As Joseph Campbell the writer behind Star Wars says – “The cave you fear to enter, holds the treasure you seek”.
Life will keep bringing you the lesson you need until you walk through it. Until you pick up your LightSaber and enter that cave and defeat it. And I know in my soul that for me personally, my businesses will not work until I take on this challenge and become good at sales.
Remember my definition about Good, Great and Hum. Anyone can be good at anything, with enough work, practice, sweat, hours and a good enough teacher. To be great at something, you need to have a passion or natural talent on top of that. And to HUM, you need to be called to it, to serve others through it. A purpose.
So I have no aspirations of becoming great at sales. It’s not my destination. It’s a means to my end of building enough revenue that I can keep Working Women’s Wealth running. That it doesn’t drain our savings, but pays for itself.
And sales, or revenue, is the life-blood of any business. And if my choice is to not be employed by someone else, I need to become good enough at it that I can earn enough money to eventually get others to do it for me.
But more importantly, I need to enter the cave and conquer the fear. For me, for my personal growth journey, and to unlock the door to grow my business.
By enabling it with money, I enabled myself to avoid it, to avoid the fears and pain. It works in the short-term, but enablement never works in the long term. And I just prolonged what I should have done in the beginning – pick up my LightSaber, enter the cave, build the muscle, skill and strength to fight and fly.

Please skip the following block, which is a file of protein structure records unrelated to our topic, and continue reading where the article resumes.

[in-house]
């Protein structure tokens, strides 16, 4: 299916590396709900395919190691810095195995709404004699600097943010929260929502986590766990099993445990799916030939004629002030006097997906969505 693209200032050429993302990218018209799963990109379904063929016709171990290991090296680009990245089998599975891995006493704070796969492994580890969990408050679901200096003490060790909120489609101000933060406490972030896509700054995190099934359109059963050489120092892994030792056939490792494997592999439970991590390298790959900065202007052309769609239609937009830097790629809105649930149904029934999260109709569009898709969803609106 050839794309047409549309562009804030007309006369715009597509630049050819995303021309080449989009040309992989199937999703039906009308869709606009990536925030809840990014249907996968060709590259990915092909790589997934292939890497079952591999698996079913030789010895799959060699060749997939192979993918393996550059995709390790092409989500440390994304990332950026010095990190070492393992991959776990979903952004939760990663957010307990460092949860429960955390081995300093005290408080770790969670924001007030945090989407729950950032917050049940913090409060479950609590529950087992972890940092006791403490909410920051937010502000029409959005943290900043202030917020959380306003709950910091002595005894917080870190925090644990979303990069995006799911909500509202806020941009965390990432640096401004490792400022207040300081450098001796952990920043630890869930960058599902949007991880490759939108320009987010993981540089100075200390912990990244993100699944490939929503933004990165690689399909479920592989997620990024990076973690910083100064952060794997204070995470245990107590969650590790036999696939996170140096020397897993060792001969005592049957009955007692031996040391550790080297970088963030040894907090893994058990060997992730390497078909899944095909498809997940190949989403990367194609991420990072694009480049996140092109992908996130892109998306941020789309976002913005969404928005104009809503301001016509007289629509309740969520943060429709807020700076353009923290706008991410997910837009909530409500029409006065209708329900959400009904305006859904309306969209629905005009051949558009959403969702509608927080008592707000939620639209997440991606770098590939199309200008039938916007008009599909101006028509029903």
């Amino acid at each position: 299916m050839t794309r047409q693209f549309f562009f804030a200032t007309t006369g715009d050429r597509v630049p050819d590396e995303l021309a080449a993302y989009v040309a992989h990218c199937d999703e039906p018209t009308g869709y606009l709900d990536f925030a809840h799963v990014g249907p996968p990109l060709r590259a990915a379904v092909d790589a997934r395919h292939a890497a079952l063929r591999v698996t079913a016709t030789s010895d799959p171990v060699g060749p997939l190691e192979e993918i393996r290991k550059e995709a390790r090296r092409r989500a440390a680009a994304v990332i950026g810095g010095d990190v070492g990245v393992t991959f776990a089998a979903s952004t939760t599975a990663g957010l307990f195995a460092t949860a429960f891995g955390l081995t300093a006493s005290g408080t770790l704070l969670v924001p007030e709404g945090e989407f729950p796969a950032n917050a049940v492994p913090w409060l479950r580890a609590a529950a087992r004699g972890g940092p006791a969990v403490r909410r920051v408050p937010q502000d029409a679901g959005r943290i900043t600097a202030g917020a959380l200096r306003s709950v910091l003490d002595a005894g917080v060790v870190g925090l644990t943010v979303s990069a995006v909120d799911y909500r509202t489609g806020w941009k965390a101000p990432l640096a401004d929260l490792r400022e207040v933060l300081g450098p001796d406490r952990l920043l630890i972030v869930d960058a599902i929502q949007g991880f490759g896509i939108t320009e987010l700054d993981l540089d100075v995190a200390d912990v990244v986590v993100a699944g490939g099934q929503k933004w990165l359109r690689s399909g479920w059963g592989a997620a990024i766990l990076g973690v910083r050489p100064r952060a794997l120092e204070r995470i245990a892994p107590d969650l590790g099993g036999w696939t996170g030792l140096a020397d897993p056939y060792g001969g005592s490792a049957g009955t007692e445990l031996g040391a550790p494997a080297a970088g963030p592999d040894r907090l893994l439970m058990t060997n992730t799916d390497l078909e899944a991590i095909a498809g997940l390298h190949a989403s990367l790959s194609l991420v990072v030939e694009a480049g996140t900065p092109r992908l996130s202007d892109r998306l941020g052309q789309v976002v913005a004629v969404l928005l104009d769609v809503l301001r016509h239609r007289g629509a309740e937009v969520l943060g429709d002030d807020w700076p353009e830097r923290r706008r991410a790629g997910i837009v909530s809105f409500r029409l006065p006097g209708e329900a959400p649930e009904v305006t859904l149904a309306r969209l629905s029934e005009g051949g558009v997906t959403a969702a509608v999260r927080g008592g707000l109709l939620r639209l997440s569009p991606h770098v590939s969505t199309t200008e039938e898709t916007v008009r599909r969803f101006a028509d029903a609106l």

The issue of financial enablement is tough, as it enters into the world of ‘showing love’, providing and protecting, safety and security. Money is always entwined with the bottom of Maslow’s deepest needs for human beings. It’s difficult to know what exactly the right amount is – where that line between supporting and enabling is. And for each child and each human, that line is at a different place.
One of my mum’s good friends says, “You need to give children a safety net, not a hammock”. They need to know that if they fall from the tight rope of life, there’s a net to help them bounce back, and they don’t just park there, enjoying the hammock and never leaving.
And sometimes, tough love is needed.
For me, I should always have known that if any disaster had ever happened, that money was in my homeloan that I could have used. But wasn’t for me to sit in the hammock and avoid the hard lessons I needed to grow.
So, whilst I could definitely put my hand in my cookie jar and take the money I need to get myself back on track, I’ve chosen not to. I’ve chosen to embrace the struggle. As hard as it is, I’m going to fight my way out of my cocoon, cutting every expense possible. And then, I’m going to pick up my LightSaber and enter the cave, and build the relationships and deals I need to get the revenue so that I can teach a million women about money. I know it will be hard, but if I don’t do it now, it will keep coming back until I learn this lesson.